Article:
time, calendar, datetime, etc

John Roth newsgroups at jhrothjr.com
Fri Aug 1 12:55:22 CEST 2003

"Andrew Dalke" <adalke at mindspring.com> wrote in message
news:bgcr5a$8ac$1 at slb9.atl.mindspring.net...
> John Roth:
> > I also wonder why anyone made the choice to set the year origin at
> > 1AD? That decision, by itself, makes it almost unusable for my hobby
> > (astrological software, which is basically astronomical software
> > with a different focus.) Astronomical dates are always measured
> > in days since 4700 and something BC.
> Well, if you're doing astronomical time, wouldn't you just add 4700
> and something years and 12 hours (as I recall, astronomers have a
> 12 hours offset because they observe at night and don't want to have
> to change the date (or forget to change the date) part way though.)
> How is that unusable?

Because I need to be able to deal with BC dates, obviously. Fudging
the base date won't handle that.

> Why would supporing you be reasonable to the other 99+% of the
> users who don't care about doing astronomical measurements, nor
> even about the "was there a year 0?" debate.

Mostly because I don't see a particular reason for the actual
decision tha was reached.

> And as for unusable, bah.  The nuances of time are very sublte.
> Ivan Van Laningham at the Houston conference ('98, I think) gave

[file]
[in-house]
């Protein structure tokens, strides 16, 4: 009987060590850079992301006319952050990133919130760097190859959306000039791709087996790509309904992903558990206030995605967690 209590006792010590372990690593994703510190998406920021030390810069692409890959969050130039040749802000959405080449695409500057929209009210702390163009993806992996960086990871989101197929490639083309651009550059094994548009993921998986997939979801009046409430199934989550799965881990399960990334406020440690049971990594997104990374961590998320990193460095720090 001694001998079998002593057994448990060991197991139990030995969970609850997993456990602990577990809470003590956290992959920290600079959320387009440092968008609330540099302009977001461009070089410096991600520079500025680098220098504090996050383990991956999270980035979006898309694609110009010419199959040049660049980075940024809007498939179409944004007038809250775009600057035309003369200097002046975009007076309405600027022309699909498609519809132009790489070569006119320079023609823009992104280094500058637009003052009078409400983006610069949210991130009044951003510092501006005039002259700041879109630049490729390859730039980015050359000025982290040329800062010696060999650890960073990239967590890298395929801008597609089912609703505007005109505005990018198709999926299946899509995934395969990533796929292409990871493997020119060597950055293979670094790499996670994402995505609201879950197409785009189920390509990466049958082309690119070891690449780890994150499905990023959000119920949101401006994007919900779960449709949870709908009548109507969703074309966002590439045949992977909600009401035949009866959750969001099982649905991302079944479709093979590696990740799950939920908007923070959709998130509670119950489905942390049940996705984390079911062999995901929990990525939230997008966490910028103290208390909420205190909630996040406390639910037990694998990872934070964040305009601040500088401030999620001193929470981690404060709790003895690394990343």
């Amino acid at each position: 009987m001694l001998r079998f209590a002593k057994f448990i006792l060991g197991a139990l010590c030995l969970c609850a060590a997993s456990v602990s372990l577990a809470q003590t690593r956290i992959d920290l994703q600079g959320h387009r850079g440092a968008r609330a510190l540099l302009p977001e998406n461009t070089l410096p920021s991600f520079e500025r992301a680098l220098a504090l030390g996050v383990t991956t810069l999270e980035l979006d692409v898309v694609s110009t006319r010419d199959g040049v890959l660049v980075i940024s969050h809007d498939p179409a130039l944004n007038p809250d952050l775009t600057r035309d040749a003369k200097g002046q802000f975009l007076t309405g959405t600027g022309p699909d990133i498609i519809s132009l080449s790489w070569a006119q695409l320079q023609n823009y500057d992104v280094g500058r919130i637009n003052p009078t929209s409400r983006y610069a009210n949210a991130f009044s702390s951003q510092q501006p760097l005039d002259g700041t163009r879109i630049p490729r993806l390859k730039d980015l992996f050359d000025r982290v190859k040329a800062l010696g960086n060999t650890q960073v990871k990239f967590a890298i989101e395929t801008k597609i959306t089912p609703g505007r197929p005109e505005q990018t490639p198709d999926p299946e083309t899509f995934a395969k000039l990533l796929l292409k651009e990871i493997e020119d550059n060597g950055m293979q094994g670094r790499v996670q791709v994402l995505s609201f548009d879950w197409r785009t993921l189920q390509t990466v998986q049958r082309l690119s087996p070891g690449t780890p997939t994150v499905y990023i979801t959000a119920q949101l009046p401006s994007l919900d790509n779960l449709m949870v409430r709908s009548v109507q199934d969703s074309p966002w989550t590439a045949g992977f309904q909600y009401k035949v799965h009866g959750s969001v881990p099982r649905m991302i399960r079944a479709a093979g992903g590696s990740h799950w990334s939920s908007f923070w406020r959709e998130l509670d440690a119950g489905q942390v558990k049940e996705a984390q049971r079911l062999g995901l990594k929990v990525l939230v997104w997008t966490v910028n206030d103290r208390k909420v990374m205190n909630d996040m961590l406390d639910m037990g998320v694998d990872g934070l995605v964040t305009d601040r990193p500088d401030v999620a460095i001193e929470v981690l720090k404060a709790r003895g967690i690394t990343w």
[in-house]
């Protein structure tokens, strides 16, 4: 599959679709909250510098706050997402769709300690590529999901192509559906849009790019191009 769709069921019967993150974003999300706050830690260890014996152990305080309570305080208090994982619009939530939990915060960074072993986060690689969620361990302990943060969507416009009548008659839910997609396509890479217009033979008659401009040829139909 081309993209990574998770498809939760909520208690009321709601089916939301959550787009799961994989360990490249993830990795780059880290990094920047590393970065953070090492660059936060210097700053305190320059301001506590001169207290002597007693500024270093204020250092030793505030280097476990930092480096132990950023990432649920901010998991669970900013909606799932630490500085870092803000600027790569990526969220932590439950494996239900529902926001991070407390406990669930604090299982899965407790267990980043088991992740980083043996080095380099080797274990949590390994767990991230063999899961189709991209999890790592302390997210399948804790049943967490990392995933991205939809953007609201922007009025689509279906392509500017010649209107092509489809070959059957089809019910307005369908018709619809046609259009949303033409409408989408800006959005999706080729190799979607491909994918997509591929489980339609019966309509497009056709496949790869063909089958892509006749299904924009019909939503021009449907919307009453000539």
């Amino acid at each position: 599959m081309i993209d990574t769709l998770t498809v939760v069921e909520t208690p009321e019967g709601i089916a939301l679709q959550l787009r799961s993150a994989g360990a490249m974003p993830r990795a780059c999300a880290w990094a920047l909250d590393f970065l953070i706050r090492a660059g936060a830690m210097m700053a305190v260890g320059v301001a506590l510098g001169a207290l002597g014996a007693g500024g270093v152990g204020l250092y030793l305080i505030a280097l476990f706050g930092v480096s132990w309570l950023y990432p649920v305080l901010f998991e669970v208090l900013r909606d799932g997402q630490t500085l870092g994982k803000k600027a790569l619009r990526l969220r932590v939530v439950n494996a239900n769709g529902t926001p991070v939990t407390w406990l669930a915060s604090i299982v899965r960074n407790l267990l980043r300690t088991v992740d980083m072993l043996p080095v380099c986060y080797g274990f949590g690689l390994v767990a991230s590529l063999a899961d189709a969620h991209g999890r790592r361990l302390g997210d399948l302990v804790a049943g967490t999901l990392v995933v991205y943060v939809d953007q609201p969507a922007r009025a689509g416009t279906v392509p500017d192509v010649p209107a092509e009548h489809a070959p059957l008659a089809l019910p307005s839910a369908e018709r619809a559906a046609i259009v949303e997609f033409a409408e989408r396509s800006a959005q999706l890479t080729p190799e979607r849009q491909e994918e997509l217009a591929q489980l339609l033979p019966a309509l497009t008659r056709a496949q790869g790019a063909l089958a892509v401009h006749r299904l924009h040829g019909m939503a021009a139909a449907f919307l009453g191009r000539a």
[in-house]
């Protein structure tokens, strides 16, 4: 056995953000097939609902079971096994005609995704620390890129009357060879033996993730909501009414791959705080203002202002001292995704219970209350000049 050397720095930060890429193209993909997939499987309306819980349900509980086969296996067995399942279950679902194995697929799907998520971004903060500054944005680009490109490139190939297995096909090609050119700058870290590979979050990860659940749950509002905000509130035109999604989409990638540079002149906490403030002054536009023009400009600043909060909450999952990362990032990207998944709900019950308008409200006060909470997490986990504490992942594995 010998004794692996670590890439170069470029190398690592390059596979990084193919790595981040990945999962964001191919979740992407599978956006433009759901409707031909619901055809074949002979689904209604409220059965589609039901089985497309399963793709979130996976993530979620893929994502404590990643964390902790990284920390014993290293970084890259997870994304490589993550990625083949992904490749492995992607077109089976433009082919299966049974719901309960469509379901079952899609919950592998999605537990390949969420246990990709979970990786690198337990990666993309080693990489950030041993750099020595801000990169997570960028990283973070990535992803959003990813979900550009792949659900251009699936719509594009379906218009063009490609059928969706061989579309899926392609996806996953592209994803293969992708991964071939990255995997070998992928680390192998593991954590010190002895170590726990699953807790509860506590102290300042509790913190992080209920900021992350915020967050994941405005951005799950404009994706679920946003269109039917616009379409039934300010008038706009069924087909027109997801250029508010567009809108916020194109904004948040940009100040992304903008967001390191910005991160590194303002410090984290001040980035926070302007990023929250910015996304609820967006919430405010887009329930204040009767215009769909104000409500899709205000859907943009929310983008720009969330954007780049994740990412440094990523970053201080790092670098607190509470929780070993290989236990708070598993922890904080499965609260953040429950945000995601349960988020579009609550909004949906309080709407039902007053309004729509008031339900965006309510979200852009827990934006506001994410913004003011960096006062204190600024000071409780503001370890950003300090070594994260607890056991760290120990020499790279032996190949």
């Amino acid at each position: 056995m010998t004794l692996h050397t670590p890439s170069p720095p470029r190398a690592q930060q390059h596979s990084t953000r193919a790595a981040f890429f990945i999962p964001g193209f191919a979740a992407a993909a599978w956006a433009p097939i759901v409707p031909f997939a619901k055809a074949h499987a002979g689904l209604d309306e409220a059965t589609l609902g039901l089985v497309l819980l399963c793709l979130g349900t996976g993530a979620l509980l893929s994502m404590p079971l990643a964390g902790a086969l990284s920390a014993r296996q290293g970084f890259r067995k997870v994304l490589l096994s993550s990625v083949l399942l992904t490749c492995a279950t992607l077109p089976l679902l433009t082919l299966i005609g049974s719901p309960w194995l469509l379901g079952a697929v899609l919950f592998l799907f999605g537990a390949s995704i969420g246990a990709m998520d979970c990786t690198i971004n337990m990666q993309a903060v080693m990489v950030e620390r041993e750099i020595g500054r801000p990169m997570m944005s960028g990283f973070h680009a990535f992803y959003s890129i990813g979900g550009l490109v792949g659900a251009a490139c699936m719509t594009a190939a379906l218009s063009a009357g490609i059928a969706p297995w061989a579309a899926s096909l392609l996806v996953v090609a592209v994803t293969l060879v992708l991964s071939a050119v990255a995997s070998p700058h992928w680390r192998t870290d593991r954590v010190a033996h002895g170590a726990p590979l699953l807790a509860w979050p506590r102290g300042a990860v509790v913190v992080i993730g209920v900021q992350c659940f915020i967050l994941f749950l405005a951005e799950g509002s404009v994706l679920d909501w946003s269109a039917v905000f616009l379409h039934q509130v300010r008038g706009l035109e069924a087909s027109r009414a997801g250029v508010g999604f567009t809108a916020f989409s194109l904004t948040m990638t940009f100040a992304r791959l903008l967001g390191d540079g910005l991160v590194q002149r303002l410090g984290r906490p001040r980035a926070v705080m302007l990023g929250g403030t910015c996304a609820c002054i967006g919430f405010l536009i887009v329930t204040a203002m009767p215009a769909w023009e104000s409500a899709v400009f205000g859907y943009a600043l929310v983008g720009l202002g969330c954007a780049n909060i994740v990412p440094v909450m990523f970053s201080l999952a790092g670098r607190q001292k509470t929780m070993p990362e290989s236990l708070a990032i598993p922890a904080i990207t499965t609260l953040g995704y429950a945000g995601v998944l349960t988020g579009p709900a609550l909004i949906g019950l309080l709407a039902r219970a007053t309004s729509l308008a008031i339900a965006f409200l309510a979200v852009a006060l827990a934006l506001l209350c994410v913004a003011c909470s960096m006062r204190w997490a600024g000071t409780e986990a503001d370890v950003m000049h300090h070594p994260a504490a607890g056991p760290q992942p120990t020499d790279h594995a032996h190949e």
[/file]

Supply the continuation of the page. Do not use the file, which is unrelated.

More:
> a paper on using Python for the Mayan calendar.  Even if Python
> were to use astronomical time as its basis, that code wouldn't handle
> his needs - eg, he wanted to know when the Mayan calendar repeats
> itself.  Answer?  Once every
> 5919250180245133376000
> years.  His paper is at
> /laningham.html
> and it was a very enjoyable talk.

There are a number of "Mayan" calendars; it's a very complicated
subject. I had no objection to using the proleptic Gregorian calendar
for display: you have to use something, and that's almost universally
used. If you do any kind of historical research, you suddenly discover
that what you thought you knew about dates doesn't work in practice,
even in Western Europe. This is why astronomical dating is important:
it provides a single, well understood and accepted dating system that
can be tied to the (unfortunatelly rare) comments about astronomical
phenomena, and it goes back far enough that all dates of historical
interest are positive numbers.

> For another example, to be really precise, a datetime module needs
> to support leap seconds, so that  "23:59:60" is, at times, valid.  But
> Python's datetime module doesn't allow that.

Usually, that's handled by a separate conversion from UT (Universal
Time) to ET (Ephemeris time.) And leap seconds are a modern innovation:
for accuracy there are a number of correction formulae that you apply
depending on the exact historical era in question.
> And if it did, it would almost certainly break code written by people
> who didn't know there could be 61 seconds in a minute.

Funny about that: the Unix system specifications that I've seen
have always said that there may be 61 seconds in a minute. It's built
into the API.

> So in summary, almost no one needs the functionality beyond what
> the standard library has, supporting each and every specialized niche
> makes for more complex code, and more complex code means people
> who do "normal" programming are much more likely to run into problems
> and make the code more likely to break.

Andrew, you've brought in an army of straw men. The **ONLY**
thing I was criticising was the decision to limit the module to dates
beginning with 1 AD. All the other things you bring up are things that
I either don't care about, or that I agree shouldn't complicate the API.

John Roth
>                     Andrew
>                     dalke at dalkescientific.com

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